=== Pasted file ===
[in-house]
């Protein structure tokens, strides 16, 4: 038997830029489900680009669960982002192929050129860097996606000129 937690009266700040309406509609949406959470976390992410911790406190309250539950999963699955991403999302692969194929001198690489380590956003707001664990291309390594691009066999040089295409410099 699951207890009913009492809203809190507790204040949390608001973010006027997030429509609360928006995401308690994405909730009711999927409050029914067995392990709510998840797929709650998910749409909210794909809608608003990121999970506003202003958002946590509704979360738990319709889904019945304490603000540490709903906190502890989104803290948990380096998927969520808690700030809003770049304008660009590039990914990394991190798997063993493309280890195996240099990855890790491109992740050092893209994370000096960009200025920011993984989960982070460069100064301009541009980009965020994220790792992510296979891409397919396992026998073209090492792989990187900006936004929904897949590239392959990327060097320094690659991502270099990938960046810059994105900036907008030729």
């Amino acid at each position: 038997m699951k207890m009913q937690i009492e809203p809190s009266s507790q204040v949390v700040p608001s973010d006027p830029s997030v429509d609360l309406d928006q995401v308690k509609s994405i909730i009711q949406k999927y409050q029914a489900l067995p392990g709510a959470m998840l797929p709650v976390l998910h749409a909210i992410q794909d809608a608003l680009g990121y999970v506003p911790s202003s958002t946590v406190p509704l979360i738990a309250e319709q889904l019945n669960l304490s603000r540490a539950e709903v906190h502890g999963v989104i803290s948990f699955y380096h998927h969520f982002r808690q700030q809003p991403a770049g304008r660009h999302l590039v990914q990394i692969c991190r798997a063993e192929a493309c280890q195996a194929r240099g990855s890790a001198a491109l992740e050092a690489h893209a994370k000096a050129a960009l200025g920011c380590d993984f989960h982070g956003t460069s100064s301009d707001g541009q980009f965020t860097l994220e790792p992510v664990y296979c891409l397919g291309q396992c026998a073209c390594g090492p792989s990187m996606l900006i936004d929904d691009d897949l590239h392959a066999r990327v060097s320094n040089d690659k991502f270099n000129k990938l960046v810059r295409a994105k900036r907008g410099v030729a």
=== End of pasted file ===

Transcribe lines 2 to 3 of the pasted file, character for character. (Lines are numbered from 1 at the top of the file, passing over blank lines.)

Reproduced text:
């Protein structure tokens, strides 16, 4: 038997830029489900680009669960982002192929050129860097996606000129 937690009266700040309406509609949406959470976390992410911790406190309250539950999963699955991403999302692969194929001198690489380590956003707001664990291309390594691009066999040089295409410099 699951207890009913009492809203809190507790204040949390608001973010006027997030429509609360928006995401308690994405909730009711999927409050029914067995392990709510998840797929709650998910749409909210794909809608608003990121999970506003202003958002946590509704979360738990319709889904019945304490603000540490709903906190502890989104803290948990380096998927969520808690700030809003770049304008660009590039990914990394991190798997063993493309280890195996240099990855890790491109992740050092893209994370000096960009200025920011993984989960982070460069100064301009541009980009965020994220790792992510296979891409397919396992026998073209090492792989990187900006936004929904897949590239392959990327060097320094690659991502270099990938960046810059994105900036907008030729």
């Amino acid at each position: 038997m699951k207890m009913q937690i009492e809203p809190s009266s507790q204040v949390v700040p608001s973010d006027p830029s997030v429509d609360l309406d928006q995401v308690k509609s994405i909730i009711q949406k999927y409050q029914a489900l067995p392990g709510a959470m998840l797929p709650v976390l998910h749409a909210i992410q794909d809608a608003l680009g990121y999970v506003p911790s202003s958002t946590v406190p509704l979360i738990a309250e319709q889904l019945n669960l304490s603000r540490a539950e709903v906190h502890g999963v989104i803290s948990f699955y380096h998927h969520f982002r808690q700030q809003p991403a770049g304008r660009h999302l590039v990914q990394i692969c991190r798997a063993e192929a493309c280890q195996a194929r240099g990855s890790a001198a491109l992740e050092a690489h893209a994370k000096a050129a960009l200025g920011c380590d993984f989960h982070g956003t460069s100064s301009d707001g541009q980009f965020t860097l994220e790792p992510v664990y296979c891409l397919g291309q396992c026998a073209c390594g090492p792989s990187m996606l900006i936004d929904d691009d897949l590239h392959a066999r990327v060097s320094n040089d690659k991502f270099n000129k990938l960046v810059r295409a994105k900036r907008g410099v030729a």